February 7, 2012

N. C. @ 9:09 am #


I have had an active grub problem for some time as evidenced by moles. I’ve used your products successfully for other pests in the past and intend to order for treatment of grubs. I live in New Hampshire where there is snow on the ground and the ground is frozen — although not as deeply as most years. My question is when to apply the granules and liquid. Thanks.

February 13, 2012

D @ 3:59 pm #


I have a large fern growing in the house and have noticed grubs or little white worms in it. This has only been noticed in the last couple of weeks but by the look of the soil they have been there for a while. My plant is not near any other plants.
Any suggestions?

March 18, 2012

d @ 5:04 pm #


I have a white grub infestation in my lawn. All my sod is coming up when I rake. What do I do?

April 3, 2012

Scott @ 8:01 pm #


How soon after applying the chemicals listed above for grubs can children and/or dog play freely and safely on the lawn?

April 23, 2012

Jo Anne Johns @ 1:10 pm #


Big question..I inherited a poorly kept Bermuda lawn in Oct when I moved to Fort Worth, Tx. Grass was almost non existent this spring. I do have a lot of Grubs and had the back lawn tilled yesterday. Robins and other small birds are in a feeding frenzy today!!

I’m about to re seed and re sod with Bermuda..should I treat the tilled dirt first before the reseeding and sodding with the Merit granules and the spray on Permethrin THEN do the seeding and sod laying ? Your web site is incredible and so chocked full of info..far superior to any other I’ve run across in my quest for info on those nasty grub worms!

Jo Anne Johns @ 1:36 pm #


@Tech Support:
I will get a Ph tester and do the soil testing first. Do I need to water the dirt first before applying the Permethrin or will it penetrate sufficiently on the dry dirt? How safe is it for the birds feeding in the yard after I use Permethrin?
Thank you SOO much for your ultra fast response !! Wow I’m impressed ! Scotts told me it would be 4-5 days to much for them !

May 8, 2012

Fran Cline @ 2:49 pm #


Can I use grub killer in my garden to kill the grubs in the soil and is it harmful to my garden plants?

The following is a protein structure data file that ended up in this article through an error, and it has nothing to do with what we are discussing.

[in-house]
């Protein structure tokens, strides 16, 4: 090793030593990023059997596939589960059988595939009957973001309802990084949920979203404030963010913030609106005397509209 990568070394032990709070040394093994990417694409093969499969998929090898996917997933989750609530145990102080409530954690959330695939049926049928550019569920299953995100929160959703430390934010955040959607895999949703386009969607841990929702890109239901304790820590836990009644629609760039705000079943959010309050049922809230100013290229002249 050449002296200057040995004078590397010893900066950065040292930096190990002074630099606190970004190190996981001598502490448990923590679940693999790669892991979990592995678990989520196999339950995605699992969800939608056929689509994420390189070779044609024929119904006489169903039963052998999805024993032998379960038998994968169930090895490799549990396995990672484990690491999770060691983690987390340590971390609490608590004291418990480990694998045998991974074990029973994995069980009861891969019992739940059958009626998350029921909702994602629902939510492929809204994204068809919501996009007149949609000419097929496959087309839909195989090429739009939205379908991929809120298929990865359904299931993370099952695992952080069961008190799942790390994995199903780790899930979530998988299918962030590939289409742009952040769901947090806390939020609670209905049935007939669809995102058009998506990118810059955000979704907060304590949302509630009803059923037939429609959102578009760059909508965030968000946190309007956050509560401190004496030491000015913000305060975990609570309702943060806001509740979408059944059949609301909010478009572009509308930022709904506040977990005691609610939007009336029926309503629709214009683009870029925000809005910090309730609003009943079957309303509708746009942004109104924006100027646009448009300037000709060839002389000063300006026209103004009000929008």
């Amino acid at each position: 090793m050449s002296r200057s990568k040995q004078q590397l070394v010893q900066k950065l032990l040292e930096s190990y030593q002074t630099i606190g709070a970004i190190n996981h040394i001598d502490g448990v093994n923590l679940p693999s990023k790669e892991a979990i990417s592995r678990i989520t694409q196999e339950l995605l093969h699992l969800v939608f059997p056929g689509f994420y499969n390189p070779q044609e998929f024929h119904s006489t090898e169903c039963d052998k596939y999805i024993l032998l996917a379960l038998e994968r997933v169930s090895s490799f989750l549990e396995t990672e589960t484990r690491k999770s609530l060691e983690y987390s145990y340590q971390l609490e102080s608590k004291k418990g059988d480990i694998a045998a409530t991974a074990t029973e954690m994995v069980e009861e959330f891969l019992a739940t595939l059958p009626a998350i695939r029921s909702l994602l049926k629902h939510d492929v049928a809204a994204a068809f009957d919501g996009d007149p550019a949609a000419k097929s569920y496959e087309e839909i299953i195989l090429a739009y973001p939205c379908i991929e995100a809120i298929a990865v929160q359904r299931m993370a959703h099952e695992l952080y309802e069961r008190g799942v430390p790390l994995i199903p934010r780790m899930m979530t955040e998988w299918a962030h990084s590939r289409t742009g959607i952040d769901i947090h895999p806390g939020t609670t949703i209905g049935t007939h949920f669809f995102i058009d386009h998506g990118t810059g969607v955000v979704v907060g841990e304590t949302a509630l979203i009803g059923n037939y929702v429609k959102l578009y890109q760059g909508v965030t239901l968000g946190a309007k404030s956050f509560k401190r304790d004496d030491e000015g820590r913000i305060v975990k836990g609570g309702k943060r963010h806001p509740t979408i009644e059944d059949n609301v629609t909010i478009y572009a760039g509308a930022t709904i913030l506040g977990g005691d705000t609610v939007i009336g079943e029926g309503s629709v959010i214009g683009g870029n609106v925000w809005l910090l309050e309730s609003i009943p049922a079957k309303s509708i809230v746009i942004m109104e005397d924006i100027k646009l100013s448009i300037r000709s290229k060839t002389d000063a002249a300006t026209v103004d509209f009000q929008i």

May 9, 2012
July 17, 2012

mark mason @ 9:01 pm #


With the major drought in Indy, is it a waste to have this applied now or even this year?

August 8, 2012

john @ 3:46 pm #


I live in CT. I’m having a problem with grubs. My lawn was perfect up to June of this year. Now in Aug,
I’m loosing my lawn. Brown areas, crab grass and wasps digging into lawn areas. What can I do now to
stop this and be able to save my lawn? Also, in May I put grub control down and weed and feed also.
Lawn looked great till this problem started end of June. Thanks John.

September 17, 2012

gloria teuber @ 10:32 pm #


I am worried about my dogs. If a spray is applied, when is it safe to let them go on the grass?
If a granular application is applied, when is it safe to let my pets go on the grass?

September 23, 2012

danielle @ 11:48 am #


I have recently noticed grubs in the house in random places with 5 or 6 to a grouping, they are all dead though. We have one fern in the house but the grubs were several feet away from the fern. What could they be from?

September 24, 2012

MARY ALLEN @ 10:07 am #


My problem is with armadillos. They are making my lawn a mess. I have set traps, moved them around from place to place, even watered trying to bait them but they go everywhere but in the traps. What do we do? We live in Central Oklahoma.

September 26, 2012

Sheila McLeod @ 5:45 pm #


I have a serious recurring grub problem that I have not had success addressing. I have just had my lawn turned over in prep to seed for the fall. Grubs have totally destroyed the lawn. I want to aggressively treat for the grubs first. How long after treatment (and I need an aggressive liquid spray) is it safe to reseed my lawn without risk of damage to the freshly seeded lawn?

December 27, 2012

William @ 2:28 am #


Thanks for your article on grub control. I have learned a lot from it. Currently my lawn is under attack by moles. I also found grub activity all over. What should I treat? The moles first or the grubs? And when do I start? Thank you very much.

February 3, 2013

Maribeth @ 4:58 pm #


I have free range chickens. Will treating for grubs with granules or sprays hurt them?

February 4, 2013

Nadine Chapman @ 9:41 am #


I live in New Hampshire. What is the timing for spring application? Do (can) you apply both products on the same day?